The aria Ombra mai fu at the start of Act I of Handel's opera seria Serse (Xerxes) is likely to be its best-known asset. Serse was written in 1733-38, at the end of Handel's career as an opera composer: he concentrated on oratorio after 1741. It is a great achievement. Not least because it uses the music, and the marriage of words and music, to evoke in the audience pathos, sympathy, delight, and as much tempered ridicule as tempered tenderness.
The first thing that hits you about Alive 2 is how terrific it sounds. Opening with "Among the Living," Charlie Benante's drums and the sludgy, churning guitars of Scott Ian and Dan Spitz peel out of the speakers at 4,000 decibels. It's like they're trying to make up for a decade lost. And maybe they are. Alive 2 chronicles a June 3, 2005 show at the Starland Ballroom in Sayreville, NJ, and features Anthrax's classic lineup reunited for its 20th anniversary…
This wild recording, the first volume of two covering all the Bach sonatas and partitas for solo violin, may well polarize listeners into attitudes of love and hate. French violinist Hélène Schmitt delivers readings of the first sonata and the first two partitas that are nowhere near the mainstream for these celebrated works, which are generally regarded as icons of Bach's intellectual accomplishment and have been subjected to all kinds of numerological analysis.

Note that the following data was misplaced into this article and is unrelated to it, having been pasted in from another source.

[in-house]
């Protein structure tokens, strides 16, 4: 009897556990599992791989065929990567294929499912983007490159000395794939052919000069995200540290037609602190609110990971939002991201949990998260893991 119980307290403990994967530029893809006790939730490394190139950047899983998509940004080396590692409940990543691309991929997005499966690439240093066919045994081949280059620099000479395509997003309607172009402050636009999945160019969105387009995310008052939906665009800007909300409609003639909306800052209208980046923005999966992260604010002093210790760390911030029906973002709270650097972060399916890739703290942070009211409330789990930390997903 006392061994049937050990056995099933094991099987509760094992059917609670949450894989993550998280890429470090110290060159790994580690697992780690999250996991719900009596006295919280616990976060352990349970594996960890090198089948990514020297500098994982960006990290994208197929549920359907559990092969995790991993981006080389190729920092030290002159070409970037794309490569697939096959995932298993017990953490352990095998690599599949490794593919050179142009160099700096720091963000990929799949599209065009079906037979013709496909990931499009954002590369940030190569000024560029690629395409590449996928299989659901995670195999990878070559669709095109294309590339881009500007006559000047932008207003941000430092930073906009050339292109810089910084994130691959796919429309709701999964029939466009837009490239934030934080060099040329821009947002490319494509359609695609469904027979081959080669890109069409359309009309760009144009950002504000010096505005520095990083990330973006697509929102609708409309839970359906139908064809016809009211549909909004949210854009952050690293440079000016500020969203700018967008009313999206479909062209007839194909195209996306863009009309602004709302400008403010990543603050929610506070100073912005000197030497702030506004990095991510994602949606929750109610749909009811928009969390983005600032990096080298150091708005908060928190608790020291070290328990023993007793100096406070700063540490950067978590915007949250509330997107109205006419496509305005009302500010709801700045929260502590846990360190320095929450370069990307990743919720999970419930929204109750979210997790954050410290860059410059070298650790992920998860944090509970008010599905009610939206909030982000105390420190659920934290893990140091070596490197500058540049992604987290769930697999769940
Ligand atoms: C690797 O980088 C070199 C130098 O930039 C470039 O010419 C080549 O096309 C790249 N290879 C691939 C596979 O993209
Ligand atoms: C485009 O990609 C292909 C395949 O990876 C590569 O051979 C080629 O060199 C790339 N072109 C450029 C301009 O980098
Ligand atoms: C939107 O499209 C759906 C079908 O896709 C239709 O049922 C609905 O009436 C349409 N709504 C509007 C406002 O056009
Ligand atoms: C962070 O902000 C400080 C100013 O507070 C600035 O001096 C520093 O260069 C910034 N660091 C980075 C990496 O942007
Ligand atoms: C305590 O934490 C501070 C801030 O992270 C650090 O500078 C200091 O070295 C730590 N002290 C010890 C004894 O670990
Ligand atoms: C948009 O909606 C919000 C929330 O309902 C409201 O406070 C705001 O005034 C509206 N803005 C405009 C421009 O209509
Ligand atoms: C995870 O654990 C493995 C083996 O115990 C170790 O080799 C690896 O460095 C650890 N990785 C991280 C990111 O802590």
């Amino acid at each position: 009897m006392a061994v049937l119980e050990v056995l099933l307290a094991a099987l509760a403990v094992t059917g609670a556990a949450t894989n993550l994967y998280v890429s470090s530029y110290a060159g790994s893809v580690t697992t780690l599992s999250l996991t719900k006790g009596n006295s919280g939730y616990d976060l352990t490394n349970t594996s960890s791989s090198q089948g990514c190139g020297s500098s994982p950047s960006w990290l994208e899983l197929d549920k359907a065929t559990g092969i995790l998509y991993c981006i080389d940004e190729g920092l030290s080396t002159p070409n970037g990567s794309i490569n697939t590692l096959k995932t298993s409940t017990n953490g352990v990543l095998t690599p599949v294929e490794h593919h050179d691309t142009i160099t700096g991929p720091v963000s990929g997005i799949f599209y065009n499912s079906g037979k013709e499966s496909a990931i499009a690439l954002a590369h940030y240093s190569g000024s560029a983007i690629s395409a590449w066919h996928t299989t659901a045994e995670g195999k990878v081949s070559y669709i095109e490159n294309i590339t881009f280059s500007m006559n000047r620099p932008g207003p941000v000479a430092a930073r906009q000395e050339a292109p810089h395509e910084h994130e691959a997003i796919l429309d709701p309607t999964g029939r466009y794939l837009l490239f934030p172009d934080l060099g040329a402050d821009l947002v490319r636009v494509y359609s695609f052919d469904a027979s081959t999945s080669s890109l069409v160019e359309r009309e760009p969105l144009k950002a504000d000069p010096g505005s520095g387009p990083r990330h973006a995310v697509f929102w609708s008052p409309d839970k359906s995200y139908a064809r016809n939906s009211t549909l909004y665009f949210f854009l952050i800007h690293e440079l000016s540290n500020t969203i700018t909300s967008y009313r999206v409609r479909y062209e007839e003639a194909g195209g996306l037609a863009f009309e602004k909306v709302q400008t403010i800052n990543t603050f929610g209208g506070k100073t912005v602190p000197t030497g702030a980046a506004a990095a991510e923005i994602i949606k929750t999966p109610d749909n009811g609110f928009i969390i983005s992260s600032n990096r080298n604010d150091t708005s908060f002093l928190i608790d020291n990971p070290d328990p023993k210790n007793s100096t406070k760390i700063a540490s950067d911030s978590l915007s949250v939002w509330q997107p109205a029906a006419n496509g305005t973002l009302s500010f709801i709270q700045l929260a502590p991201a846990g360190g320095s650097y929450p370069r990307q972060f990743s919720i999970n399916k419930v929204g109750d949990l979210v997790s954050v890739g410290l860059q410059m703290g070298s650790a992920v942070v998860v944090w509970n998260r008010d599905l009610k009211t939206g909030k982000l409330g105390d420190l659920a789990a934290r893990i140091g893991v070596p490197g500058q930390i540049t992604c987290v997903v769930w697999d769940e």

One of the least known Miles Davis recordings around, this release contains the complete Amsterdam Concertgebouw Broadcast recorded on December 8, 1957 with the talented tenor saxophonist Barney Wilen and the René Urtreger quartet. A recording which has remained virtually unavailable on any format for decades, Lone Hill Jazz is proud to put this hidden gem back into circulation. Although the sound quality is imperfect, the outstanding performances by the musicians most notably Miles himself more than make up for it.
The first 3 CDs here chronicle the 1927-31 hit-making prime of this superb cornetist, with Dorsey, Russell, Benny Goodman, Glenn Miller, Gene Krupa and Jack Teagarden among his ranks. And the fourth takes you to 1949, when Red had one of the best Dixieland bands in the land. Includes his hits Bugle Call Rag; Ida, Sweet As Apple Cider; Strike Up the Band; China Boy; Corrine Corrina; You Rascal, You; Fan It, and more!